Before the COVID-19 pandemic hit, civil aviation was experiencing yearly demand growth rates of nearly 5%. To avoid emissions from growing at the same rate, the aviation sector has been relying on initiatives to reduce its environmental footprint including better aircraft technology, smarter and more efficient operations, and alternative fuels. Even with all this effort, as consumer demand increases – emissions continue to grow and accumulate; and so more and more people wonder: what can be done to “bend the curve”? How can aviation emissions be neutralized or, more ambitiously, decreased? Can carbon emissions be eliminated in aviation?
Those of us who spoke about hydrogen as an alternative for fuel in aviation just two years ago were perceived to be unrealistic… or crazy and were often told: “This will never happen”. Some people classified it as science fiction, or at best as a nice idea but which would likely not be possible in our lifetimes.
Today the mention of hydrogen is a common occurrence in every aviation and environment conversation. Though many challenges still exist, this energy carrier is a (tailpipe) zero carbon emission fuel, which may bend the emissions curve, and along with other solutions drive aviation carbon emissions down to zero. Hydrogen can be manufactured from renewable electricity, and in its liquid form, it contains three times more energy per kilogram than conventional fuels.
One of the most vivid memories I have from when I landed at ACI was meeting with Juliana Scavuzzi, Senior Director for Sustainability and Environmental Affairs at ACI, who told me, “Airports can be the enablers or the barriers to all of these technologies”.
It was in that spirit that we set an ambitious target to understand these approaches further. What are the implications of zero carbon aircrafts for airports? What would a hydrogen-ready airport need and look like in 2035, 2050 or beyond? Surprisingly, we realized that most of the existing information about these developments were written almost exclusively from an aircraft perspective. There was scarce material about the future impact of these new technologies on actual airports.
We started working on this topic half-way through 2020. The months passed and time was flying, but aircrafts were not. The COVID-19 outbreak was constraining us with unforeseen and abrupt challenges: aircrafts were grounded, colleagues were being furloughed, and expenses were scrutinized to the last cent. In order to continue our research, we knocked on multiple doors: we requested funding from various government institutions and different universities around the world, and we looked for outside-the-box partnerships with diverse industry organizations.
Around this time, we crossed paths with the Aerospace Technology Institute (ATI), an organization responsible for the aerospace technology strategy of the United Kingdom. To date, it has awarded over 1.4 bn GBP in funding to aviation-related projects in the UK. One of the projects in which the ATI is working on is FlyZero. This one-year project will explore the technical and commercial feasibility for two viable conceptual zero-carbon emission aircraft to enter service by the end of the decade. Both ACI and ATI were working on the same direction and were driven by the questions surrounding airports adapting to hydrogen aircraft. It was thanks to Cristina Garcia-Duffy, Head of Technology, that we were able to take this project off the ground. In the ATI we found the necessary forward thinking and support we were looking for.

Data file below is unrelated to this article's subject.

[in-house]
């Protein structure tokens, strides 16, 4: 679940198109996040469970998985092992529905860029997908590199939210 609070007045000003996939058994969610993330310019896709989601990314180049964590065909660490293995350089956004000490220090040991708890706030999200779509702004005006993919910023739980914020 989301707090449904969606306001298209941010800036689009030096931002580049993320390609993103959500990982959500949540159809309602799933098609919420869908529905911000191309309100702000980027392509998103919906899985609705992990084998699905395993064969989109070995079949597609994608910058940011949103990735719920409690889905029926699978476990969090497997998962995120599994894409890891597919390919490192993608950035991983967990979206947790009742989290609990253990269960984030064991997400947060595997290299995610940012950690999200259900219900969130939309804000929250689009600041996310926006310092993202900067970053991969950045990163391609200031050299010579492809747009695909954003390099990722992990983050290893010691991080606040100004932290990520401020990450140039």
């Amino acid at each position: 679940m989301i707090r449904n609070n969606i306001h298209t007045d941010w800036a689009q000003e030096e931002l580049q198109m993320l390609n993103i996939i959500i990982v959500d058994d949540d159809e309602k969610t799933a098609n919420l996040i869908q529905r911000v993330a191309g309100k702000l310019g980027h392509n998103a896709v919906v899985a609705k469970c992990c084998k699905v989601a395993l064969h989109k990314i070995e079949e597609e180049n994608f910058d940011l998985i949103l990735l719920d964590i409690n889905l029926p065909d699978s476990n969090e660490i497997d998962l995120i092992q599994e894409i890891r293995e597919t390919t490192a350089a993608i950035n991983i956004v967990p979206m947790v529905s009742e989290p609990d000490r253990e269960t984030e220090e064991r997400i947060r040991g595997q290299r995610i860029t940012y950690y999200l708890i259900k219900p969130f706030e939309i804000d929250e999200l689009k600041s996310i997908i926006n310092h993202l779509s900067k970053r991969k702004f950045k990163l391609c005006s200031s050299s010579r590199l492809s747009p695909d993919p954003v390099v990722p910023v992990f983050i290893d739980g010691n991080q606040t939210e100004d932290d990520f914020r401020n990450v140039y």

The formidable partnership between ATI and ACI made it possible to achieve our objective: to understand some infrastructure, operations and safety implications of hydrogen aircraft at airports. ACI was able to provide subject matter expertise , and ATI provided the aircraft and aviation system strategy perspective.
Integrating hydrogen as a fuel for aircraft in airports will require the reshaping of our current ground operations. New refueling procedures, equipment, and ways to transport the fuel within and into the airport will be required. Luckily, we are not starting from scratch.
The hydrogen industry has existed for over 100 years. Today, there are more than 5,000 km of hydrogen pipelines around the world and the industry handles nearly 100 million tonnes of hydrogen per year. We are trying to learn from all the non-aeronautical applications to understand the challenges and solutions of implementing this new substance into our airports.
Every airport is different and will be affected by these aircraft or fuels in a specific manner. While aircraft manufacturers will take ten to twenty years to deliver a zero emission aircraft, or SAF providers to scale-up SAF, airports will also require the same amount of time to prepare, so the time to start planning and acting is now.
An escalating number of commitments to net zero from States, cities, airlines, and airports, combined with an ever-growing number of initiatives which look into SAF, hydrogen, or electric aircraft, has made our research key in increasing the understanding of the different strategies for decarbonizing aviation.
Through its assembly resolution A40-18, The International Civil Aviation Organization (ICAO), has also started assessing the feasibility of a long-term aspirational goal for international civil aviation emissions. It is our hope that this partnership and the outcomes from it will inform airports and other stakeholders about some of the airport related implications of zero emission aircraft. Experience has taught us that when it comes to climate change, the aviation community must work together in a collaborative manner.
This report aims to contribute towards airports becoming the enablers and not the barriers to the future of flying: One that is safer, more efficient, and cleaner than the one we have today.